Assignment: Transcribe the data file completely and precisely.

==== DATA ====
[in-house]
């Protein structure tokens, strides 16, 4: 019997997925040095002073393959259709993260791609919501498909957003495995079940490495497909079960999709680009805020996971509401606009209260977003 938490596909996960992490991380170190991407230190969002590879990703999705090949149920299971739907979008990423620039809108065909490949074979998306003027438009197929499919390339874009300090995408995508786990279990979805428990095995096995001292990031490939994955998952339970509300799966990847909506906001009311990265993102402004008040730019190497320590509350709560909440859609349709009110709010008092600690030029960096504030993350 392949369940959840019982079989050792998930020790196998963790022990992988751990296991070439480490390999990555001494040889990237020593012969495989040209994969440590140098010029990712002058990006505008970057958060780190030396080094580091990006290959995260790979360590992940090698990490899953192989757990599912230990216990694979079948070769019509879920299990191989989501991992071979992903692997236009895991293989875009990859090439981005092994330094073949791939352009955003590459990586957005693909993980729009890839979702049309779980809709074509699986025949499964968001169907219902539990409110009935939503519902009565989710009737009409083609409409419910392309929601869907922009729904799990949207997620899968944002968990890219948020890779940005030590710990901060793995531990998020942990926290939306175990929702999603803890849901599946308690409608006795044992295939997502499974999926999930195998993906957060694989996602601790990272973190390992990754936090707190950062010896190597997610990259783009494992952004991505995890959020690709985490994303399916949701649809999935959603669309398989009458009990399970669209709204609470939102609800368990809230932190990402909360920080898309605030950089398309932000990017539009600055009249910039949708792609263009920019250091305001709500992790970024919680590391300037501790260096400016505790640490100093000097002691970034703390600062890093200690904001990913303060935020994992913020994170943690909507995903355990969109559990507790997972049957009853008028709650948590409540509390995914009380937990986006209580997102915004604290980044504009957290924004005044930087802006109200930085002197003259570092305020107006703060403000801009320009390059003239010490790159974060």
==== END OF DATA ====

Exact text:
[in-house]
């Protein structure tokens, strides 16, 4: 019997997925040095002073393959259709993260791609919501498909957003495995079940490495497909079960999709680009805020996971509401606009209260977003 938490596909996960992490991380170190991407230190969002590879990703999705090949149920299971739907979008990423620039809108065909490949074979998306003027438009197929499919390339874009300090995408995508786990279990979805428990095995096995001292990031490939994955998952339970509300799966990847909506906001009311990265993102402004008040730019190497320590509350709560909440859609349709009110709010008092600690030029960096504030993350 392949369940959840019982079989050792998930020790196998963790022990992988751990296991070439480490390999990555001494040889990237020593012969495989040209994969440590140098010029990712002058990006505008970057958060780190030396080094580091990006290959995260790979360590992940090698990490899953192989757990599912230990216990694979079948070769019509879920299990191989989501991992071979992903692997236009895991293989875009990859090439981005092994330094073949791939352009955003590459990586957005693909993980729009890839979702049309779980809709074509699986025949499964968001169907219902539990409110009935939503519902009565989710009737009409083609409409419910392309929601869907922009729904799990949207997620899968944002968990890219948020890779940005030590710990901060793995531990998020942990926290939306175990929702999603803890849901599946308690409608006795044992295939997502499974999926999930195998993906957060694989996602601790990272973190390992990754936090707190950062010896190597997610990259783009494992952004991505995890959020690709985490994303399916949701649809999935959603669309398989009458009990399970669209709204609470939102609800368990809230932190990402909360920080898309605030950089398309932000990017539009600055009249910039949708792609263009920019250091305001709500992790970024919680590391300037501790260096400016505790640490100093000097002691970034703390600062890093200690904001990913303060935020994992913020994170943690909507995903355990969109559990507790997972049957009853008028709650948590409540509390995914009380937990986006209580997102915004604290980044504009957290924004005044930087802006109200930085002197003259570092305020107006703060403000801009320009390059003239010490790159974060």